I’ve been waiting for a simple free-format RPG editor for the longest time. Opensource ILEditor delivers. It’s free, open source, actively maintained and growing in support. It’s quick and simple to use, and I can already see that as it’s popularity grows new functions will be easy to add. #nice
The Author is Liam Allen – I really like this editor and hope it goes from strength to strength.
What is ILEditor?
ILEditor is an editor for development of ILE applications on IBM i. ILEditor will support development with any ILE language, be it CL, RPG, COBOL, C or C++. Error listing and syntax highlighting is available for all ILE languages.
- Source member editing (+ browsing & diff view)
- Inline compiling & error listing
- Multiple system configurations
- Basic RPG fixed-to-free & CL Formatting
- ILE syntax highlighting
- Store members locally & search locally
- Integrated spool file listing
- Light and dark modes (dark mode in the image above)
- Offline mode for when you’re on the go
- Support for FTPES (requires setup on IBM i)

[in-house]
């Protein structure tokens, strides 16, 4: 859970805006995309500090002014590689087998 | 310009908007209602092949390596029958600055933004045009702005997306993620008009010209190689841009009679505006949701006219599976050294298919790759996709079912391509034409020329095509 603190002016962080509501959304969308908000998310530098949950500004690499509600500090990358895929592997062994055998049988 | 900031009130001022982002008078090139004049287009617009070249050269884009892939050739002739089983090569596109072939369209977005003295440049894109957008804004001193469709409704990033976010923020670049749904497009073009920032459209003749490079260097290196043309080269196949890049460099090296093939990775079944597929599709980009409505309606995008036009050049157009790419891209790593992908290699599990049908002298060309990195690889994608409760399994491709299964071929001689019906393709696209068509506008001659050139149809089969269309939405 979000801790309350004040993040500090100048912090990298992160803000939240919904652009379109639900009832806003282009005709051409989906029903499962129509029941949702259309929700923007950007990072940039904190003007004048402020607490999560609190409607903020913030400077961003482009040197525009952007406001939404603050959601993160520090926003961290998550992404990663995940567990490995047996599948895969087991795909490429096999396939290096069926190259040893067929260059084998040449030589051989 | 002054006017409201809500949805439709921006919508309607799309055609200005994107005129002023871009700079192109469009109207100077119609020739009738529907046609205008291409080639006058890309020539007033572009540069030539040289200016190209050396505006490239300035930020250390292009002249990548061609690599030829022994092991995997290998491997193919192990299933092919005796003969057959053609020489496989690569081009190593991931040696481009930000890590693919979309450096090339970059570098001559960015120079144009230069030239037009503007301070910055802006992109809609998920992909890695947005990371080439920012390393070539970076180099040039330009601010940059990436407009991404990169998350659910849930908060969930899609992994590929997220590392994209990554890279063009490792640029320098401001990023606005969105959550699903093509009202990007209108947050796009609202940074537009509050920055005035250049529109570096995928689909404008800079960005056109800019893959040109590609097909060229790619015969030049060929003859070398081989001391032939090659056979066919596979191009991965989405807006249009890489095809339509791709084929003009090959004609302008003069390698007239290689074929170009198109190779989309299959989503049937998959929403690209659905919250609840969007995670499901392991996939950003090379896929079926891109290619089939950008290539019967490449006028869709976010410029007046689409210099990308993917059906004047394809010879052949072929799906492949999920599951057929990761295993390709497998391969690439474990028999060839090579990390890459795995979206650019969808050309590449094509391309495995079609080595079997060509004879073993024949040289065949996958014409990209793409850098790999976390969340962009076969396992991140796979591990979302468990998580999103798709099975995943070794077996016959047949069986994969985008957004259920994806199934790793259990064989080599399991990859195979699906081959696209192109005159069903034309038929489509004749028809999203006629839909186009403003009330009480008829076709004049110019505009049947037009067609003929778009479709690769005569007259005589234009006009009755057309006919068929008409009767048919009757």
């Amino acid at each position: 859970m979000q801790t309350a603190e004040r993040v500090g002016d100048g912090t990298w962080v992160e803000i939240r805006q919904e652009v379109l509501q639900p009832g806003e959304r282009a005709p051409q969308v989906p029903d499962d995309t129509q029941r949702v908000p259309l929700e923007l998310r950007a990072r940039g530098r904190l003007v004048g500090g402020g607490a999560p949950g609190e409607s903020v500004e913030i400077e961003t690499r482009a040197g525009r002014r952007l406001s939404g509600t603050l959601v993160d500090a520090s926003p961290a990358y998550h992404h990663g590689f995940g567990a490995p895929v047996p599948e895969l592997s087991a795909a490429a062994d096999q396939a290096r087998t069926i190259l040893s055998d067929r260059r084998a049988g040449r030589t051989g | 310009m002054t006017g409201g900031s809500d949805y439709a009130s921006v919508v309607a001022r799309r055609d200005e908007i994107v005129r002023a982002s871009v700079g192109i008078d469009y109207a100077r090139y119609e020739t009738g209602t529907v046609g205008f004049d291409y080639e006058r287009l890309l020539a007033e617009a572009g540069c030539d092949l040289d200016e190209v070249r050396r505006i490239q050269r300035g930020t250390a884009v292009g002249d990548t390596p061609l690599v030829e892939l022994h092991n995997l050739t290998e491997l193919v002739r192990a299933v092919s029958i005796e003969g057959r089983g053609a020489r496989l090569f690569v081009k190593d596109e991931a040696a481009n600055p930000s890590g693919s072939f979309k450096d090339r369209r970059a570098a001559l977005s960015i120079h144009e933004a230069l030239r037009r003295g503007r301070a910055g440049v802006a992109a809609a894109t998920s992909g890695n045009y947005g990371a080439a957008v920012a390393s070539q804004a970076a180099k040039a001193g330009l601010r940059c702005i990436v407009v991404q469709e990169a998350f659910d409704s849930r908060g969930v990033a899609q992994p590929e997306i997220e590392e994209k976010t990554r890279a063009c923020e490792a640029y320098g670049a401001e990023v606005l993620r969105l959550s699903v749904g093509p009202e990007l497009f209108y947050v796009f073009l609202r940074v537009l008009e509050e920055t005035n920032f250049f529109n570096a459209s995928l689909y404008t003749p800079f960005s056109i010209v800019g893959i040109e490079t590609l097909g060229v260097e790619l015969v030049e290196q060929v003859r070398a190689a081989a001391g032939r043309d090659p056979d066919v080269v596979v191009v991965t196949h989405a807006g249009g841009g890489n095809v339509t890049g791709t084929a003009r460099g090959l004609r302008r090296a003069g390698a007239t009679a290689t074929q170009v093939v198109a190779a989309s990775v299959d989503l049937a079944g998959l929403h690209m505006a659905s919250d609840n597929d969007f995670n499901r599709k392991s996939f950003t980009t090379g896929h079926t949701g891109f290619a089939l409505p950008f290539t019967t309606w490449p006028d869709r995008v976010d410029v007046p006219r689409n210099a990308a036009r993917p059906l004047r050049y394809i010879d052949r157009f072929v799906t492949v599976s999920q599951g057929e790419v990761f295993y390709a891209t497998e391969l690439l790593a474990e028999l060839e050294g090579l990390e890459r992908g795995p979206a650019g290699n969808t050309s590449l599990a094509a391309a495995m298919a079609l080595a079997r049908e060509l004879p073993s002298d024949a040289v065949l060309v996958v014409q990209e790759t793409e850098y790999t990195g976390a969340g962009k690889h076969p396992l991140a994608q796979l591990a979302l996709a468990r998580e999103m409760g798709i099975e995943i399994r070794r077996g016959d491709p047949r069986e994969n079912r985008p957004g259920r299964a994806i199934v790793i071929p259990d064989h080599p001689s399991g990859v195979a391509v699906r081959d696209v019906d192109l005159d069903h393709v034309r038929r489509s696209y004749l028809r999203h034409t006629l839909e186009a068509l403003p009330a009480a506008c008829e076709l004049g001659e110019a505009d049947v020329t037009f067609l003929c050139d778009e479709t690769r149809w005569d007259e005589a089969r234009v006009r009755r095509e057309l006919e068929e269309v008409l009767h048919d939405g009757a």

- You can install from the ClickOnce installer which will also prompt you when an update is available. Download here.
- Build from source. Clone from GitHub, open the project into Visual Studio and build from there.
What does it look like?
It’s very simple to use and it looks like a clean basic text editor. With some basic syntax checking and colour coded highlighting it’s a winner.
You simply create a connection to your IBM i system:
I prefer a dark background when coding so I checked the DARK MODE box:
Once connected you see a clean welcome screen:
So let’s dive straight into editting something.
I entered my work library (litlenn) and source member (qrpglesrc) into the browse member section on the right panel. Pressed enter and quickly saw a list of the source members in my file. Select and edit one and it looks like this:
How cool is that?
For reference the same source member in RDi looks like this:
It’s really fast and easy to use without the bloat of Rdi.
Some might call it RDi LITE 😉
I like it and it’s a reasonable alternative to RDi for people without the budget for Rational Developer (let’s admit it, RDi is outlandishly expensive for a bloody code editor) and people who are struggling with RDi ports, connection quirks and other software lunacy from IBM.
I think you should check it out…